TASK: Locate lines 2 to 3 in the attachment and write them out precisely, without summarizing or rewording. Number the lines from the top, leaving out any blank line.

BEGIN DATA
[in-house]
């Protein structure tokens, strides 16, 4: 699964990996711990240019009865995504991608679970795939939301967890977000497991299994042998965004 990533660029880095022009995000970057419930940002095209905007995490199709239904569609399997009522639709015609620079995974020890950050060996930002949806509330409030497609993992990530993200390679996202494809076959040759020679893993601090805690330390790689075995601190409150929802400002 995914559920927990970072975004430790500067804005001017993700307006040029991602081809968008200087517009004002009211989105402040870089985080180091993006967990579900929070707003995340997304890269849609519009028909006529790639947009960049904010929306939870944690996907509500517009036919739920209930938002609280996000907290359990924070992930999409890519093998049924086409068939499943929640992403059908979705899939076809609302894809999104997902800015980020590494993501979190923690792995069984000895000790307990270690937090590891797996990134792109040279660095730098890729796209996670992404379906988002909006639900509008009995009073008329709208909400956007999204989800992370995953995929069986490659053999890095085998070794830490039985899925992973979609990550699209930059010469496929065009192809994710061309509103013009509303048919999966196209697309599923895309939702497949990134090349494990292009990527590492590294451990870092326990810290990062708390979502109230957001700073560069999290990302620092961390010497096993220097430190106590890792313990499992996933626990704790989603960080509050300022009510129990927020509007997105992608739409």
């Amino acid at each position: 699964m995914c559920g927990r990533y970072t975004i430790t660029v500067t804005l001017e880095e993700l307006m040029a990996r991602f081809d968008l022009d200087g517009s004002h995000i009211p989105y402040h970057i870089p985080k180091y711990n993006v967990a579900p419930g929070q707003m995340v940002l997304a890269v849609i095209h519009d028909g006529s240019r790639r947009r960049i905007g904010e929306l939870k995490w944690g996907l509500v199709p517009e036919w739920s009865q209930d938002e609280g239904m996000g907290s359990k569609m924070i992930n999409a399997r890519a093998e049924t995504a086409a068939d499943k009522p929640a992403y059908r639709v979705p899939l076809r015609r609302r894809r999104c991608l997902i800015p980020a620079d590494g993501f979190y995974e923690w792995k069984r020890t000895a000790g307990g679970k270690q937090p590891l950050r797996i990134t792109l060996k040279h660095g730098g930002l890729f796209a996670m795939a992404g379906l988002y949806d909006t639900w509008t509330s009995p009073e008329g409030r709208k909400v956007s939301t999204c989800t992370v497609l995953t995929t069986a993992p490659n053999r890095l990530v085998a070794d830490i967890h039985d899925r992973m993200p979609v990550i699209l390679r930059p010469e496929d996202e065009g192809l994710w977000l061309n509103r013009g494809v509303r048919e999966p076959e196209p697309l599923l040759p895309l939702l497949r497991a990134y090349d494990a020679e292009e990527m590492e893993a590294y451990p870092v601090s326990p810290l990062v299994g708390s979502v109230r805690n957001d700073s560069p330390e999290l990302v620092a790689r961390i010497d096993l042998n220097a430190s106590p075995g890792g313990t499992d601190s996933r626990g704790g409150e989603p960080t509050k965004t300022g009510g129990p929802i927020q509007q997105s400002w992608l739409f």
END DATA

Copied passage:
């Protein structure tokens, strides 16, 4: 699964990996711990240019009865995504991608679970795939939301967890977000497991299994042998965004 990533660029880095022009995000970057419930940002095209905007995490199709239904569609399997009522639709015609620079995974020890950050060996930002949806509330409030497609993992990530993200390679996202494809076959040759020679893993601090805690330390790689075995601190409150929802400002 995914559920927990970072975004430790500067804005001017993700307006040029991602081809968008200087517009004002009211989105402040870089985080180091993006967990579900929070707003995340997304890269849609519009028909006529790639947009960049904010929306939870944690996907509500517009036919739920209930938002609280996000907290359990924070992930999409890519093998049924086409068939499943929640992403059908979705899939076809609302894809999104997902800015980020590494993501979190923690792995069984000895000790307990270690937090590891797996990134792109040279660095730098890729796209996670992404379906988002909006639900509008009995009073008329709208909400956007999204989800992370995953995929069986490659053999890095085998070794830490039985899925992973979609990550699209930059010469496929065009192809994710061309509103013009509303048919999966196209697309599923895309939702497949990134090349494990292009990527590492590294451990870092326990810290990062708390979502109230957001700073560069999290990302620092961390010497096993220097430190106590890792313990499992996933626990704790989603960080509050300022009510129990927020509007997105992608739409």
């Amino acid at each position: 699964m995914c559920g927990r990533y970072t975004i430790t660029v500067t804005l001017e880095e993700l307006m040029a990996r991602f081809d968008l022009d200087g517009s004002h995000i009211p989105y402040h970057i870089p985080k180091y711990n993006v967990a579900p419930g929070q707003m995340v940002l997304a890269v849609i095209h519009d028909g006529s240019r790639r947009r960049i905007g904010e929306l939870k995490w944690g996907l509500v199709p517009e036919w739920s009865q209930d938002e609280g239904m996000g907290s359990k569609m924070i992930n999409a399997r890519a093998e049924t995504a086409a068939d499943k009522p929640a992403y059908r639709v979705p899939l076809r015609r609302r894809r999104c991608l997902i800015p980020a620079d590494g993501f979190y995974e923690w792995k069984r020890t000895a000790g307990g679970k270690q937090p590891l950050r797996i990134t792109l060996k040279h660095g730098g930002l890729f796209a996670m795939a992404g379906l988002y949806d909006t639900w509008t509330s009995p009073e008329g409030r709208k909400v956007s939301t999204c989800t992370v497609l995953t995929t069986a993992p490659n053999r890095l990530v085998a070794d830490i967890h039985d899925r992973m993200p979609v990550i699209l390679r930059p010469e496929d996202e065009g192809l994710w977000l061309n509103r013009g494809v509303r048919e999966p076959e196209p697309l599923l040759p895309l939702l497949r497991a990134y090349d494990a020679e292009e990527m590492e893993a590294y451990p870092v601090s326990p810290l990062v299994g708390s979502v109230r805690n957001d700073s560069p330390e999290l990302v620092a790689r961390i010497d096993l042998n220097a430190s106590p075995g890792g313990t499992d601190s996933r626990g704790g409150e989603p960080t509050k965004t300022g009510g129990p929802i927020q509007q997105s400002w992608l739409f």